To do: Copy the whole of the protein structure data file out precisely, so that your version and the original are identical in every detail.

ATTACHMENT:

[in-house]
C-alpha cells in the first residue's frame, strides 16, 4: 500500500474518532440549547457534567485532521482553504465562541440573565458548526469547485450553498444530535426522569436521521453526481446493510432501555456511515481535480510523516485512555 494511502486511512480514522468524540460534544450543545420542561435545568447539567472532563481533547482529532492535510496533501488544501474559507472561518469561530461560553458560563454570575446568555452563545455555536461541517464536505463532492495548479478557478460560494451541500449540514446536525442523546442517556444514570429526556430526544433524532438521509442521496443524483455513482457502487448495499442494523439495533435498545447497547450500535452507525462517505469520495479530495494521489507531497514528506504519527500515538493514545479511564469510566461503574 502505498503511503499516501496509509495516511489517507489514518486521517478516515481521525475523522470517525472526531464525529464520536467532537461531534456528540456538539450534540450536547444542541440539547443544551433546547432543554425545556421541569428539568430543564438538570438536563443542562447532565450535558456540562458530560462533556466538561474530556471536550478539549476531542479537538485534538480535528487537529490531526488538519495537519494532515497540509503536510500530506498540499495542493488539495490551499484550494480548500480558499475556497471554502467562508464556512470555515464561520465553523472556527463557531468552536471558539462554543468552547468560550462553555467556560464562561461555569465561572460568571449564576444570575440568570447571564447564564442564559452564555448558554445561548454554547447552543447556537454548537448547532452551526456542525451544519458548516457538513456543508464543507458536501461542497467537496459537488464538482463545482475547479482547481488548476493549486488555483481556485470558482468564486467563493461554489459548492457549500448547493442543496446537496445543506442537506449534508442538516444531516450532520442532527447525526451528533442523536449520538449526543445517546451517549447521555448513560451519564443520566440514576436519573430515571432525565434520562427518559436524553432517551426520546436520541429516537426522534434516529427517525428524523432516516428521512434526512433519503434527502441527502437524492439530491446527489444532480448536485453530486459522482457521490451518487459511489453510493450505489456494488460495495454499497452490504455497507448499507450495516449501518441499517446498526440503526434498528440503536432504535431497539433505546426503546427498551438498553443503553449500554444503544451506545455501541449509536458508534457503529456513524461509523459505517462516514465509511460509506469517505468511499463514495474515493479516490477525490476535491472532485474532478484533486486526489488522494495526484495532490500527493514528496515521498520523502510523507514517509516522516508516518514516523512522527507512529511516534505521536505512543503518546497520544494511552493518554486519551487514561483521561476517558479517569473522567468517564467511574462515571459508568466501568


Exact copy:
[in-house]
C-alpha cells in the first residue's frame, strides 16, 4: 500500500474518532440549547457534567485532521482553504465562541440573565458548526469547485450553498444530535426522569436521521453526481446493510432501555456511515481535480510523516485512555 494511502486511512480514522468524540460534544450543545420542561435545568447539567472532563481533547482529532492535510496533501488544501474559507472561518469561530461560553458560563454570575446568555452563545455555536461541517464536505463532492495548479478557478460560494451541500449540514446536525442523546442517556444514570429526556430526544433524532438521509442521496443524483455513482457502487448495499442494523439495533435498545447497547450500535452507525462517505469520495479530495494521489507531497514528506504519527500515538493514545479511564469510566461503574 502505498503511503499516501496509509495516511489517507489514518486521517478516515481521525475523522470517525472526531464525529464520536467532537461531534456528540456538539450534540450536547444542541440539547443544551433546547432543554425545556421541569428539568430543564438538570438536563443542562447532565450535558456540562458530560462533556466538561474530556471536550478539549476531542479537538485534538480535528487537529490531526488538519495537519494532515497540509503536510500530506498540499495542493488539495490551499484550494480548500480558499475556497471554502467562508464556512470555515464561520465553523472556527463557531468552536471558539462554543468552547468560550462553555467556560464562561461555569465561572460568571449564576444570575440568570447571564447564564442564559452564555448558554445561548454554547447552543447556537454548537448547532452551526456542525451544519458548516457538513456543508464543507458536501461542497467537496459537488464538482463545482475547479482547481488548476493549486488555483481556485470558482468564486467563493461554489459548492457549500448547493442543496446537496445543506442537506449534508442538516444531516450532520442532527447525526451528533442523536449520538449526543445517546451517549447521555448513560451519564443520566440514576436519573430515571432525565434520562427518559436524553432517551426520546436520541429516537426522534434516529427517525428524523432516516428521512434526512433519503434527502441527502437524492439530491446527489444532480448536485453530486459522482457521490451518487459511489453510493450505489456494488460495495454499497452490504455497507448499507450495516449501518441499517446498526440503526434498528440503536432504535431497539433505546426503546427498551438498553443503553449500554444503544451506545455501541449509536458508534457503529456513524461509523459505517462516514465509511460509506469517505468511499463514495474515493479516490477525490476535491472532485474532478484533486486526489488522494495526484495532490500527493514528496515521498520523502510523507514517509516522516508516518514516523512522527507512529511516534505521536505512543503518546497520544494511552493518554486519551487514561483521561476517558479517569473522567468517564467511574462515571459508568466501568